syntax multi

Documentation for syntax multi assembled from the following types:

language documentation Functions

From Functions

(Functions) declarator multi multi

Raku allows for writing several routines with the same name but different signatures. When the routine is called by name, the runtime environment determines the proper candidate and invokes it.

Each candidate is declared with the multi keyword. Dispatch happens depending on the parameter arity (number), type and name; and under some circumstances the order of the multi declarations. Consider the following example:

# version 1 
multi happy-birthday$name ) {
    say "Happy Birthday $name !";
# version 2 
multi happy-birthday$name$age ) {
    say "Happy {$age}th Birthday $name !";
# version 3 
multi happy-birthday:$name:$age:$title  = 'Mr' ) {
    say "Happy {$age}th Birthday $title $name !";
# calls version 1 (arity) 
happy-birthday 'Larry';                        # OUTPUT: «Happy Birthday Larry !␤» 
# calls version 2 (arity) 
happy-birthday 'Luca'40;                     # OUTPUT: «Happy 40th Birthday Luca !␤» 
# calls version 3 
# (named arguments win against arity) 
happy-birthdayage => '50'name => 'John' ); # OUTPUT: «Happy 50th Birthday Mr John !␤» 
# calls version 2 (arity) 
happy-birthday'Jack'25 );                  # OUTPUT: «Happy 25th Birthday Jack !␤» 

The first two versions of the happy-birthday sub differs only in the arity (number of arguments), while the third version uses named arguments and is chosen only when named arguments are used, even if the arity is the same of another multi candidate.

When two sub have the same arity, the type of the arguments drive the dispatch; when there are named arguments they drive the dispatch even when their type is the same as another candidate:

multi happy-birthdayStr $nameInt $age ) {
    say "Happy {$age}th Birthday $name !";
multi happy-birthdayStr $nameStr $title ) {
    say "Happy Birthday $title $name !";
multi happy-birthdayStr :$nameInt :$age ) {
    say "Happy Birthday $name, you turned $age !";
happy-birthday 'Luca'40;                 # OUTPUT: «Happy 40th Birthday Luca !␤» 
happy-birthday 'Luca''Mr';               # OUTPUT: «Happy Birthday Mr Luca !␤» 
happy-birthday age => 40name => 'Luca';  # OUTPUT: «Happy Birthday Luca, you turned 40 !␤» 

Named parameters participate in the dispatch even if they are not provided in the call. Therefore a multi candidate with named parameters will be given precedence.

For more information about type constraints see the documentation for the Signature class.

multi as-json(Bool $d{ $d ?? 'true' !! 'false'}
multi as-json(Real $d{ ~$d }
multi as-json(@d)      { sprintf '[%s]'''}
say as-jsonTrue );                        # OUTPUT: «true␤» 
say as-json10.3 );                        # OUTPUT: «10.3␤» 
say as-json( [ True10.3False24 ] );   # OUTPUT: «[true, 10.3, false, 24]␤»

For some signature differences (notably when using a where clause or a subset) the order of definition of the multi methods or subs is used, evaluating each possibility in turn. See multi resolution by order of definition below for examples.

multi without any specific routine type always defaults to a sub, but you can use it on methods as well. The candidates are all the multi methods of the object:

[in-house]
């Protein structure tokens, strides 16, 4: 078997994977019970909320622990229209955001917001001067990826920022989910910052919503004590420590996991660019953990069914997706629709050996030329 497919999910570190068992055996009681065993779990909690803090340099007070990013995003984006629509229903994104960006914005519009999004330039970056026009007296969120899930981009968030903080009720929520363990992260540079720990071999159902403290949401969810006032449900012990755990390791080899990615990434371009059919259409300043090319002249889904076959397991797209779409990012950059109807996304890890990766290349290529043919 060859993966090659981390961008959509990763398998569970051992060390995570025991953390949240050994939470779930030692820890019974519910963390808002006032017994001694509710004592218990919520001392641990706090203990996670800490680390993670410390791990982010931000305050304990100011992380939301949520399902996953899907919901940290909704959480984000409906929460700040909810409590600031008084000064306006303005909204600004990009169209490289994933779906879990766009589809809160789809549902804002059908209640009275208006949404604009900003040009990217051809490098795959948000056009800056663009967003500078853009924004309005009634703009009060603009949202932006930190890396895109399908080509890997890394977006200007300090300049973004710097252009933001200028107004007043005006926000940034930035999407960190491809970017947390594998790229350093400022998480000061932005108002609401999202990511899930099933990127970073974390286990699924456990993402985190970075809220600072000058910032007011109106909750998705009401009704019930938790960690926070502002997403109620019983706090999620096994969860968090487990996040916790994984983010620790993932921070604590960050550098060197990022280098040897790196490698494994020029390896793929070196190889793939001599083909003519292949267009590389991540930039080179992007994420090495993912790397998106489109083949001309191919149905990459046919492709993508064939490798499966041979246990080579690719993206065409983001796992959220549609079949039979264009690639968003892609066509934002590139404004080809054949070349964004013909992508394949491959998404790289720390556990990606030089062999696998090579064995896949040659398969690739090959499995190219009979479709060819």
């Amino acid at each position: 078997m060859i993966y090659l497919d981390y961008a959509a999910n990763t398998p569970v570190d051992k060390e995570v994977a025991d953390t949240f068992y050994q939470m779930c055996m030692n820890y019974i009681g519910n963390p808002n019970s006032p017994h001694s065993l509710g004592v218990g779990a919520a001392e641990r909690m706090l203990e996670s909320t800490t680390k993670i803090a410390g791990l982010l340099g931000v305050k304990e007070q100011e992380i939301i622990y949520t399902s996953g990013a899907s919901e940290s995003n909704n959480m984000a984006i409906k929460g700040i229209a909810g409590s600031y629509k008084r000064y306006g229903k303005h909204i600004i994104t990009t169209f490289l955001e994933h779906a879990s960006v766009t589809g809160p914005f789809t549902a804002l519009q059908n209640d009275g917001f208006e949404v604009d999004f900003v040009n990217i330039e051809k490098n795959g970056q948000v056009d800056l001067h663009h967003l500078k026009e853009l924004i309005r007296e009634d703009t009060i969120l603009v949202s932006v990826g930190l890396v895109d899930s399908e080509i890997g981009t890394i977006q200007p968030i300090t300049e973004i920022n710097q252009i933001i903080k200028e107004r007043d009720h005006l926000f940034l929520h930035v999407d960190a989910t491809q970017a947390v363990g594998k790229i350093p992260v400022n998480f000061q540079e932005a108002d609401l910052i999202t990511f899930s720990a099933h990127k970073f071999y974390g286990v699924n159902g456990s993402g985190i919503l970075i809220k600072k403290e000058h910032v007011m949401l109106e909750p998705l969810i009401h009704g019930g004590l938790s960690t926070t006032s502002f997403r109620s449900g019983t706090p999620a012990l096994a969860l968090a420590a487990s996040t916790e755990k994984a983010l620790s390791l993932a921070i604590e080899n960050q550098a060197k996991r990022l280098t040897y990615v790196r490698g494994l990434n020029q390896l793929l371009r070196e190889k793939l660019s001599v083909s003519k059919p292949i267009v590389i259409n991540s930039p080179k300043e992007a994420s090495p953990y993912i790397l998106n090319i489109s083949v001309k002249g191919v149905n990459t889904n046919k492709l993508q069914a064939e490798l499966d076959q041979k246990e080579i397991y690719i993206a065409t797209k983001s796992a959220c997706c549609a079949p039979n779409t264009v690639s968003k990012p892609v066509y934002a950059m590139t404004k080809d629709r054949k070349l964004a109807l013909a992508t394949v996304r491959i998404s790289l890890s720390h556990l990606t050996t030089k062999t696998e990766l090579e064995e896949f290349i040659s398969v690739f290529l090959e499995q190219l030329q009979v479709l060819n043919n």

class Congrats {
    multi method congratulate($reason$name{
        say "Hooray for your $reason$name";
role BirthdayCongrats {
    multi method congratulate('birthday'$name{
        say "Happy birthday, $name";
    multi method congratulate('birthday'$name$age{
        say "Happy {$age}th birthday, $name";
my $congrats = does BirthdayCongrats;
$congrats.congratulate('promotion','Cindy'); # OUTPUT: «Hooray for your promotion, Cindy␤» 
$congrats.congratulate('birthday','Bob');    # OUTPUT: «Happy birthday, Bob␤»

Unlike sub, if you use named parameters with multi methods, the parameters must be required parameters to behave as expected.

Please note that a non-multi sub or operator will hide multi candidates of the same name in any parent scope or child scope. The same is true for imported non-multi candidates.

Multi-dispatch can also work on parameter traits, with routines with is rw parameters having a higher priority than those that do not:

proto þoo (|) {*}
multi sub þoo$ðar is rw ) { $ðar = 42 }
multi sub þoo$ðar ) { $ðar + 42 }
my $bar = 7;
say þoo($bar); # OUTPUT: «42» 


proto is a way to formally declare commonalities between multi candidates. It acts as a wrapper that can validate but not modify arguments. Consider this basic example:

proto congratulate(Str $reasonStr $name|{*}
multi congratulate($reason$name{
   say "Hooray for your $reason$name";
multi congratulate($reason$nameInt $rank{
   say "Hooray for your $reason$name -- got rank $rank!";
congratulate('being a cool number''Fred');     # OK 
congratulate('being a cool number''Fred'42); # OK
congratulate('being a cool number'42);         # Proto match error 

The proto insists that all multi congratulate subs conform to the basic signature of two strings, optionally followed by further parameters. The | is an un-named Capture parameter, and allows a multi to take additional arguments. The first two calls succeed, but the third fails (at compile time) because 42 doesn't match Str.

say &congratulate.signature # OUTPUT: «(Str $reason, Str $name, | is raw)␤» 

You can give the proto a function body, and place the {*} (note there is no whitespace inside the curly braces) where you want the dispatch to be done. This can be useful when you have a "hole" in your routine that gives it different behavior depending on the arguments given:

# attempts to notify someone -- False if unsuccessful